Firstly, I should apologise in advance to anyone finding this entry when searching for the words in the title, as you
aren’t really going to learn anything here. This is more about my getting stuck in head-first into a revitalised love affair with my new favourite game.
Capcom released Super Street Fighter IV to a drooling, clamouring fanbase this last Friday, and I was among those desperate to get my grubby mitts on the re-incarnation of the current generation’s darling of the fighting scene. I was one of the people wondering why on Earth they didn’t just release it as DLC over Live/PSN, but after playing it for hours and hours over the Bank Holiday weekend, I can see why. It’ more than just a lick of paint on the old game, it’s a total overhaul and a completely justifiable purchase for anyone who bought the original.
First up, the most noticeable change is the addition of a whole raft of new characters. We’ve got characters like Ibuki, Makoto and Dudley making a reappearance from the SF3 series, Guy, Cody and Adon from the Alpha/Zero series, and a couple of completely original characters; Juri, a Korean (a first for a Capcom fighter) Taekwondo fighter, and Hakan, a hilarious Turkish oil wrestler. Put those in with the roster from vanilla SF4 along with some others and you’ve got a lot (35!) of characters to learn. Or should that be re-learn?
The biggest obvious change for the exisiting fighters is the addition of a second Ultra move, selectable at the character choice screen, just like in the good old days of SF3:3S. Some are great, some are rubbish, c’est la vie. But spend more than a couple of hours with the game and experienced players will notice the re-balancing of the of the game. The characters who were seemingly hard-done by the first time out have been bolstered (Guile), and some who were just too powerful for their own good (Ryu, Sagat) have been nerfed a bit. It means a bit of re-learning for a lot of people, but it’s for the best.
I’ll admit that I didn’t get into the original SF4 as much as I’d have liked to, but I’m completely hooked now with Super. I’ve spent a lot of time in ranked battles on Live and learned a lot – not to mention having my arse handed to me more times than I care to mention. It’s frightening how good some people are, even with less than a week of practise with the new guys. But between bouts of rage and swearing, I’m sticking to it and completely addicted. It’s digital Crack. To get better I’m going to have to invest time in learning the kind of nuances the people at SRK and iplaywinner go nuts for.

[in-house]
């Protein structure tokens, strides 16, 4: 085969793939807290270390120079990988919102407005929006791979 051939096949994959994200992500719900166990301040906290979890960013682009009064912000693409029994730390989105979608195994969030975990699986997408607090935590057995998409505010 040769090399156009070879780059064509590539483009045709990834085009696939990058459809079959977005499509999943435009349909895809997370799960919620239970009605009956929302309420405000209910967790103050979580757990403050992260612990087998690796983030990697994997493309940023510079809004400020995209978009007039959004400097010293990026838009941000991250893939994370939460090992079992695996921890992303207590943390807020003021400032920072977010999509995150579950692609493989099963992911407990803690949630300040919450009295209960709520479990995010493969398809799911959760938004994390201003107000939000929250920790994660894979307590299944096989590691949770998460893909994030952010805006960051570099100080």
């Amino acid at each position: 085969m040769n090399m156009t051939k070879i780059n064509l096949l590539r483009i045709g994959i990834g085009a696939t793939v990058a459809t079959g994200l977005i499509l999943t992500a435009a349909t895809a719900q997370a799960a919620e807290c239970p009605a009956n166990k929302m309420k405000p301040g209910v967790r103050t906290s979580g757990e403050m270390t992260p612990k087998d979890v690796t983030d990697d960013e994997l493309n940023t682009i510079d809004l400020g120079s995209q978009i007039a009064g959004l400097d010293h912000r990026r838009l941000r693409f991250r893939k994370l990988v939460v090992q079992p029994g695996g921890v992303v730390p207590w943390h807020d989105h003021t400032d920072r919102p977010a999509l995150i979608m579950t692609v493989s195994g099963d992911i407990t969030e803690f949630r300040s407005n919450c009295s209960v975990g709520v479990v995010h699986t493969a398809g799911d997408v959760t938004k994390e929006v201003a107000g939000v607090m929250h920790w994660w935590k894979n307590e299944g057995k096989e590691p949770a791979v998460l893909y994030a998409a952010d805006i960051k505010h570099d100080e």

That brings us nicely to the title of the post, all of which will be instantly familiar for anyone who’s into it. FADC stands for Focus Attack Dash Cancelling, which without wanting to bore the pants off you is when you charge a Focus Attack (parries most single hit moves and allows a retaliation with crumple hit) and dash out of it. It’s great for letting you chain together combos, or baiting someone into thinking you’re charging and they can nip in for a free throw. Plinking is a new one to me and one I don’t expect to be able to use any time soon. It involves hitting two punch buttons almost simultaneously to change 1-frame chaining opportunities to 2-frames…. yeah, I know, it didn’t make much sense to me either until I watched a ten minute youtube video on it.
As usual with my quasi-reviews on here, I have to insist you buy this game. Anyone with even half an interest in fighting games owes it to themself, there’s nothing out there at the moment that even comes close. For a smidgen over 20 quid online with a free t-shirt, there’s really no reason not to buy it. Utterly awesome.